When I was a girl, I loved to climb this tall
pine tree that stood alongside our house. I would go all the way to the top.
From there, I was higher than the house itself and could see over the rooftops.
It opened up a whole new world to me. I would
imagine I was a bird flying through the neighborhood. My mother would step out
the front door and scream at me to come down, abruptly ending my fantasy.
"You're going to break your neck!" she'd yell.
Of course, that was a possibility. But I didn't
care. And she never forbade me from climbing the tree. She allowed me to roam
the neighborhood and the woods surrounding it freely, too. With no supervision. I spent a great deal of time exploring a nearby creek. Alone.
Perhaps that is why nature continues to be so important to me as an adult. It's my happy place. There is nothing I enjoy more than a long walk through the woods, or on a beach. Will my child ever feel that way? Or will the lack of the type of experiences I had take a toll?
recognize the world is a different place today than when I grew up. Things can't be the way they were then. Not completely. But
there is something special about exploring nature. Connecting
with it. And I fear not enough kids today get to experience that.
Living in Florida, we can be outside and
active nearly year round. Our city has one
of the largest, diverse, and most unique urban park systems in the nation, with
over 400 park and recreational sites within the city limits.
We also have state and national parks here. Still, even though children in Florida have ample opportunity to explore nature. But beyond
the basic walking along a designated path, I don't see kids today doing very
much of it.
I wish I could watch
my child climb trees and explore the world around her with wild abandon like I
used to. With her epilepsy, we are under doctor's orders not to allow her to
climb more than 3 feet high without proper safety equipment.
Question is: Would I
let her even if she could? It is rare today to see any child doing so.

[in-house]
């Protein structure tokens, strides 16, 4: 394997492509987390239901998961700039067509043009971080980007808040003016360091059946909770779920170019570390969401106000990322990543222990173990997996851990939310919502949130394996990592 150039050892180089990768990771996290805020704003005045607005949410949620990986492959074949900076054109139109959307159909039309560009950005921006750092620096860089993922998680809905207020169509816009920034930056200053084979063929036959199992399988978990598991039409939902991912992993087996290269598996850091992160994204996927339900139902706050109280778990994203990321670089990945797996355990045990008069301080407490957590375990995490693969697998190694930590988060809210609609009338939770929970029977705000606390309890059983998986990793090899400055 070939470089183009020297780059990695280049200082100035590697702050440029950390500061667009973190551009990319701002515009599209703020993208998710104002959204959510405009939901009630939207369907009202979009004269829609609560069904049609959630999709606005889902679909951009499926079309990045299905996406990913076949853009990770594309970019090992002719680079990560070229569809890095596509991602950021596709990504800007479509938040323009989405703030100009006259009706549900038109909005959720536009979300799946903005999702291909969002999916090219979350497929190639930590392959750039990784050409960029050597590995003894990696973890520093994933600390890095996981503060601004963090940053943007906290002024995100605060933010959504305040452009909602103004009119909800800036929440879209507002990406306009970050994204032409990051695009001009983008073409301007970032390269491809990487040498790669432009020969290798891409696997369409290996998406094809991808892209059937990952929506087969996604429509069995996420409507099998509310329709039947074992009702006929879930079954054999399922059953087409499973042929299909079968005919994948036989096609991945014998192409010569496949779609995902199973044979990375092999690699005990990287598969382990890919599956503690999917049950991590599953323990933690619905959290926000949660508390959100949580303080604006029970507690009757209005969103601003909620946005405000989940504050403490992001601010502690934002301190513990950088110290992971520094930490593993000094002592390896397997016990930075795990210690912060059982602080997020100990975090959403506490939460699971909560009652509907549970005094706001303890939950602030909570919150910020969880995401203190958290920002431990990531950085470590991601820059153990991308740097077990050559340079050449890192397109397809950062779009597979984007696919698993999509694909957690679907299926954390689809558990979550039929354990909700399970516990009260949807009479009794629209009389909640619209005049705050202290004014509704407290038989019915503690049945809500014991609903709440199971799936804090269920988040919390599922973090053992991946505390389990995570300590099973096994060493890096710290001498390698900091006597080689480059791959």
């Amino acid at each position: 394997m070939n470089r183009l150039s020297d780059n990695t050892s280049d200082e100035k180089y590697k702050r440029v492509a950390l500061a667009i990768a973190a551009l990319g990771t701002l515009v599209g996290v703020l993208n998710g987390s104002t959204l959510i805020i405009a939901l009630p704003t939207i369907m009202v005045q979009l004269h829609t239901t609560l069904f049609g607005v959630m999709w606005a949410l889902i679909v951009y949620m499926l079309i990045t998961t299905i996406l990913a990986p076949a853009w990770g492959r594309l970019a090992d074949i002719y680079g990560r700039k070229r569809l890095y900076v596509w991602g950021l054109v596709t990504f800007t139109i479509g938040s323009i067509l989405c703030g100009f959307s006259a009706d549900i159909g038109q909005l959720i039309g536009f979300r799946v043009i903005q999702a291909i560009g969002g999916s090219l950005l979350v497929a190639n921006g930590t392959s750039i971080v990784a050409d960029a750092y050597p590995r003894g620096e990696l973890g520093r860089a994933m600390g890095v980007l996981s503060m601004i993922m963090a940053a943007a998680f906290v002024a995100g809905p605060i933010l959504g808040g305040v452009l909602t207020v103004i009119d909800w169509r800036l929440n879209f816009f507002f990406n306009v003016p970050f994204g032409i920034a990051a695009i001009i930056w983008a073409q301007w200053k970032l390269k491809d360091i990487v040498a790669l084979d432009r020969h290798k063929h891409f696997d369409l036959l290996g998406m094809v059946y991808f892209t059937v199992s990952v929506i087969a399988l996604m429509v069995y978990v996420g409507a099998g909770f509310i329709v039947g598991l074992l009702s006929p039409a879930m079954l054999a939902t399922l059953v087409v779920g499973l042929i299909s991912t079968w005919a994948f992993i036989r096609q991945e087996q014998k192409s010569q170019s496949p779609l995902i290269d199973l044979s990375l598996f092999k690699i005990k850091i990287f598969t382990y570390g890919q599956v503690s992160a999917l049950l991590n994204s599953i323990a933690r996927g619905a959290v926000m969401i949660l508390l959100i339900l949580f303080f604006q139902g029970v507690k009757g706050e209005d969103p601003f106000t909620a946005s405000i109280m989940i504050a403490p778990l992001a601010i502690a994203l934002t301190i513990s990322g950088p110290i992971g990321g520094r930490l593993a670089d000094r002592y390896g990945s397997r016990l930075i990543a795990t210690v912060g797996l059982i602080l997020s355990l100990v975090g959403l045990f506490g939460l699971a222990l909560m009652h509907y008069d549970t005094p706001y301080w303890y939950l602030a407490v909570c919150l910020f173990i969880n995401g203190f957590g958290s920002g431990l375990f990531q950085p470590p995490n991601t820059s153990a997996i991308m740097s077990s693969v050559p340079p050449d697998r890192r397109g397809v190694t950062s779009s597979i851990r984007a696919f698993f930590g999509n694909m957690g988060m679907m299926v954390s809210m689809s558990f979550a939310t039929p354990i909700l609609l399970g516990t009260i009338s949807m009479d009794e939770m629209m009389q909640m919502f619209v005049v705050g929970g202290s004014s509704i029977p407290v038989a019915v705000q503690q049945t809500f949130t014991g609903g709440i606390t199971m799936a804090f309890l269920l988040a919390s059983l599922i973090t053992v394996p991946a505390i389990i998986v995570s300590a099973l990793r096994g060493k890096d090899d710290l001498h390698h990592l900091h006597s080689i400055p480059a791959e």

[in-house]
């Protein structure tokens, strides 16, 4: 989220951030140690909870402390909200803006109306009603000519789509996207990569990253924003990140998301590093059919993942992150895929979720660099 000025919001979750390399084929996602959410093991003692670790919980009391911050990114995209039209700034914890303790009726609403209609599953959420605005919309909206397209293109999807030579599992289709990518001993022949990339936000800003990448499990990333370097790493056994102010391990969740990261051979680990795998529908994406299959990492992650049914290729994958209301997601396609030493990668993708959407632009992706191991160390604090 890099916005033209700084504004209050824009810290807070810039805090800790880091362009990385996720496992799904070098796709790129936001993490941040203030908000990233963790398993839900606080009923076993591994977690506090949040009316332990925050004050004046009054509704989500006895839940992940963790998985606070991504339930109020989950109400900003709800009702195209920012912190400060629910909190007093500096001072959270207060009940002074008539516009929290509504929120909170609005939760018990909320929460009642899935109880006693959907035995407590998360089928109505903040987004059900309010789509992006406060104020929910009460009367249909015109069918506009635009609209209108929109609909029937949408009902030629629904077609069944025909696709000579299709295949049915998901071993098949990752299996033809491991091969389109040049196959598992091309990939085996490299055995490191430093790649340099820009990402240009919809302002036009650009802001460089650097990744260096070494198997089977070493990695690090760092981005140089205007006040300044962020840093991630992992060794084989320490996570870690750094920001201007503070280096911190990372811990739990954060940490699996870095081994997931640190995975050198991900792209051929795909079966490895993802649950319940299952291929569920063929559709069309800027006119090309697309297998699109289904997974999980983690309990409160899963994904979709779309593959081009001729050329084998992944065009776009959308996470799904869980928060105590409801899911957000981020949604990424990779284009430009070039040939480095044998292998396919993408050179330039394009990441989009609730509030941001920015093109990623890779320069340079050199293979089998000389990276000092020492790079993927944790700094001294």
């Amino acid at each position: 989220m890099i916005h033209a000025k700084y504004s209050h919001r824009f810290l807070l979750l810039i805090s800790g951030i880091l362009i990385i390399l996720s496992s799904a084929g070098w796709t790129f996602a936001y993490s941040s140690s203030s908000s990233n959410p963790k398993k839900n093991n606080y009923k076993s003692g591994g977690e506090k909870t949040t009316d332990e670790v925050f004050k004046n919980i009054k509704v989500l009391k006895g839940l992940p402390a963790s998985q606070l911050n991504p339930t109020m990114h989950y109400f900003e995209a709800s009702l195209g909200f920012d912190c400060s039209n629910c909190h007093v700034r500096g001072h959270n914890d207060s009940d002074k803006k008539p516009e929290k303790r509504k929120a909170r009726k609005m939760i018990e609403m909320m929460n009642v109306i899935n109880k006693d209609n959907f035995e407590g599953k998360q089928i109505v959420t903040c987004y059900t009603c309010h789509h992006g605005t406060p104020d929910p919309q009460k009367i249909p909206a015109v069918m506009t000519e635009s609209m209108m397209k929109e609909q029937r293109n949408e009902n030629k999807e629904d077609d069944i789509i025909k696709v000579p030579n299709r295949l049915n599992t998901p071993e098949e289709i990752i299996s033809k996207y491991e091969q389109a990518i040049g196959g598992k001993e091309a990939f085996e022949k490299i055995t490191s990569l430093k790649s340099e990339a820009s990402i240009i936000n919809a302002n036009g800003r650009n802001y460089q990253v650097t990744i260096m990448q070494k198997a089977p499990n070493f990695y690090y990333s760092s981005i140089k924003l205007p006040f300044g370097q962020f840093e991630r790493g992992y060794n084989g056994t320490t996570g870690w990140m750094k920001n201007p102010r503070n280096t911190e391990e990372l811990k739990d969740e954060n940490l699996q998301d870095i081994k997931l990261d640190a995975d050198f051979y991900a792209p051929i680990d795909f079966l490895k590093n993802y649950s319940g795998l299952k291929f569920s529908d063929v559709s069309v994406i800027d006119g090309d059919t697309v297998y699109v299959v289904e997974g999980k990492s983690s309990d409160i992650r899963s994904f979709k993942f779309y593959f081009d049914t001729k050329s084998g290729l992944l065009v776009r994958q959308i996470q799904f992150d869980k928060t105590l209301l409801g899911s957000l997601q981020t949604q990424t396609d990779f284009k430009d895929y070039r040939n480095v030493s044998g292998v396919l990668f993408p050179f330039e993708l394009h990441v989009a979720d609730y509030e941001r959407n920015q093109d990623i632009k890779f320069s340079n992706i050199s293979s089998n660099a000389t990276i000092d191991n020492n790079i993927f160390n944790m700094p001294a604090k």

Occasionally, I have come across a photo in my Facebook feed of one of my friend's
kids in a tree. It makes me so happy.
I can't remember the
last time I actually saw a child climbing a tree in person. The exception being
a local beach filled with dead, fallen trees. Their branches reach toward the
sky, and kids love to climb them. But its not the same as a live, standing
I'd like to say I would allow my child to climb trees if I
could. Sure, I'd be nervous about her getting hurt. But there are plenty of
other activities she engages in that include some level of risk. Life includes
risk. Always. And its not necessarily a bad thing. It has been the times when I took real risks throughout my life that
I learned, and grew, the most.
My daughter is not as
passionate as I was at her age about the outdoors. And she's definitely not as
much of a risk-taker. When I signed her up for an eco camp program at a local
college last summer, I wasn't sure what she would think of the planned
activities. I only signed her up for one week, figuring it would be a good introduction.
And, if she hated it, it was only one week.
She swam in a lake for
the first time. Went canoeing. Fished. Took nature walks and brought
home found treasures. She spent all day in the hot Florida sun and had
the time of her life.
Her favorite part was
the one thing I was skeptical she'd even try—zip-lining over a lake. She was
crazy about it. The only part she didn't like was all the safety gear she
had to wear. It probably weighed about as much as she does, and she had to climb
a rope ladder wearing it.
The reward though? That was so
"Mommy," she said breathlessly after that first day, "it felt like I was flying!"
"I have always wanted to fly," I said.
Sure, it wasn't the same as climbing to the top
of the tree outside my childhood home. She was closely supervised, literally up to her neck in safety equipment. But the experience gave her the same feeling I had as a child.
It was a thrill. It enabled her
to step outside her world and her comfort zone. She did it as many times as they would allow
during that week.
This coming summer,
she wants to go back to the same camp—and for more weeks. In the meantime, I'll
be looking for as many ways as possible to take advantage of the mild winters and get her outside. Give her room to roam. And maybe let her climb a small tree …